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The Red Cacoon

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Home > Free Essays & Book Reports > Philosophy > Analysis Of Abe Kobo's The Red Cocoon

Analysis Of Abe Kobo's The Red Cocoon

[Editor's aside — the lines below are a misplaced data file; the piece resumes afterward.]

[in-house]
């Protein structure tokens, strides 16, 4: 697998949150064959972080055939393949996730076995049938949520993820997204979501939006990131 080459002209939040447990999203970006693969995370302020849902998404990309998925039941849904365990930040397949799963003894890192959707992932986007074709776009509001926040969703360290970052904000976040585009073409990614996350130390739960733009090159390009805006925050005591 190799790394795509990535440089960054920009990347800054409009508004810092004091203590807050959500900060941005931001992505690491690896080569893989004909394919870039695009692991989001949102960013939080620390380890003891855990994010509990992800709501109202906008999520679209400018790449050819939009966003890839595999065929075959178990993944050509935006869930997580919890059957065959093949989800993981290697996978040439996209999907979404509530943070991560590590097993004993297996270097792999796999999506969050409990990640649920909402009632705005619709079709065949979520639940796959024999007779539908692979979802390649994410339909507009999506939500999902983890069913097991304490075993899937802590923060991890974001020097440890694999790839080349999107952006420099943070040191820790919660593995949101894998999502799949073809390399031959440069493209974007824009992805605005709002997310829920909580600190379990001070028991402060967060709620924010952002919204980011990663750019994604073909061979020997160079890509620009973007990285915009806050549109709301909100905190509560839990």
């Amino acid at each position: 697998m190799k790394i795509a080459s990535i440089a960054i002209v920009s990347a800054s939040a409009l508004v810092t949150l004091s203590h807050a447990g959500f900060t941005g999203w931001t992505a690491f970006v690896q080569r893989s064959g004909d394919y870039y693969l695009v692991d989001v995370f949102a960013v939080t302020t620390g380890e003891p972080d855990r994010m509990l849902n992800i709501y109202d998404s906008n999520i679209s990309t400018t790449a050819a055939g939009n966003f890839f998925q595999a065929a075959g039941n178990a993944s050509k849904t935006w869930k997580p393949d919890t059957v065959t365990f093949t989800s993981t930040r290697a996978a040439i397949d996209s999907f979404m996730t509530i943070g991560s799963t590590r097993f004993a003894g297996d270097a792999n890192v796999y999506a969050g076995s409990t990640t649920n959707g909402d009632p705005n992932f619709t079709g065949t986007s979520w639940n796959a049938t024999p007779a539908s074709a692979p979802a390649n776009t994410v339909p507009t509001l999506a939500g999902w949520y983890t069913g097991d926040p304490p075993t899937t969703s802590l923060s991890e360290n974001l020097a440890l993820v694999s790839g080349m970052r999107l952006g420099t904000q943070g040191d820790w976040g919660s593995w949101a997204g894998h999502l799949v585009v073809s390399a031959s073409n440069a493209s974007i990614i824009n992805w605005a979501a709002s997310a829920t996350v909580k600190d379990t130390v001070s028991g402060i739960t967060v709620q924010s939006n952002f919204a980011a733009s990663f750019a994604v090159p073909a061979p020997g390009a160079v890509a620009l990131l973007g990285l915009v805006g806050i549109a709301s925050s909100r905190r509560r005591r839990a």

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Generally speaking, the purpose of most forms of artistic expression such as literary art, music, or art itself is a mode by which the author can express him/herself with. They use their respective skills and/or interests to convey feelings or thoughts on any given topic. Short fiction is by no means exempt from this. Many writers use their literary skills to express dreams, aspirations, opinions, or even political viewpoints. In order to make a dertermination of a probable origin for a story, research into the authors life and beliefs most likely will prove benefical. With this in mind, Abe Kobo's story "The Red Cocoon" seems to be a prime example of an author expressing his political viewpoints and his personal conflicts with society through literature. Given this, researching his life and political stance might help to support or negate such an assumption. "The Red Cocoon" begins with a man walking down a street discussing with himself the problem of not having a house to go home to. The narrator, who is also the main character, jumps abruptly from topic to topic throughout the story, but this reoccuring theme of the lack of a house seems to be a central idea. As the narrator comtemplates, he wonders if he has just forgotten his house and proceeds to knock on the door of a random house to find out if this is what has happened. After he has explained his plight to the woman who answers the door, he begins arguing with her over having proof that it is not his house. Shortly thereafter, the narrator begins to ponder wether or not things such as concrete pipes or park benches are his house. Deciding that they are on their way to belonging to someone or that they belong to everyone and not just one person, he begins to wonder if anything exsists that belongs to no one. At the end of the story, he finds that one of his legs begins to unwind into a silk thread and wrap him up in a cocoon. Abe Kobo's story is quite abstract and seems to have little meaning. In fact, that is just the opposite. After reading some information about Abe Kobo, the story seems to take on a new meaning. Abe Kobo is considered to be one of the leading authors during the post-WWII era of Japanese history. Many of his works use what was then radical artistic methods of literature ("Abe Kobo"). In his early childhood, Abe was living in Manchuria which was occupied by the Japanese at the time. Being born in Japan, altough Abe felt strong ties to the chinese, he was left feeling like an outsider and rejected by both societes. After the war, Abe became more and more antinationalist and was interested in marxism and communism. Soon, he even joined the Japanese Communist Party ("Abe Kobo"). He was quite involved in political issues at this time and many of his early writings preceding the early 60's deal with his issues about society says Clerk and Seigal in Modern Literatures of the Non-Western World (136). With this information about Abe Kobo, an interpretation of "The Red Cocoon" emerges with heavy political and social tones. The narators central problem of attempting to find out why he does not have a house seems to point to not only Abe's feelings of isolation during his childhood, but also his socialist political viewpoints at the time. "The Red Cocoon" was written in 1949, a period of Abe's life when he was a strong political activist (Clerk and Seigal, 136). Utopian marxist or communist views on society center around a flat heirarchial structure where no one is more powerful or of a higher class than any other. The property of the country is reffered to as property of everyone and ownership is somewhat denounced in the strictist forms of the political stance. Abe's character in "The Red Cocoon" seems to be having problems with ownership of houses and other pieces of property. The question is asked, "Even if it isn't mine, can't there be just one thing that doesn't belong to anyone?" This question appears to have socialist undertones as if one were in support of everything being everyone's. A strange yet interesting parralism is with Samuel Beckett's character in Watt. The character



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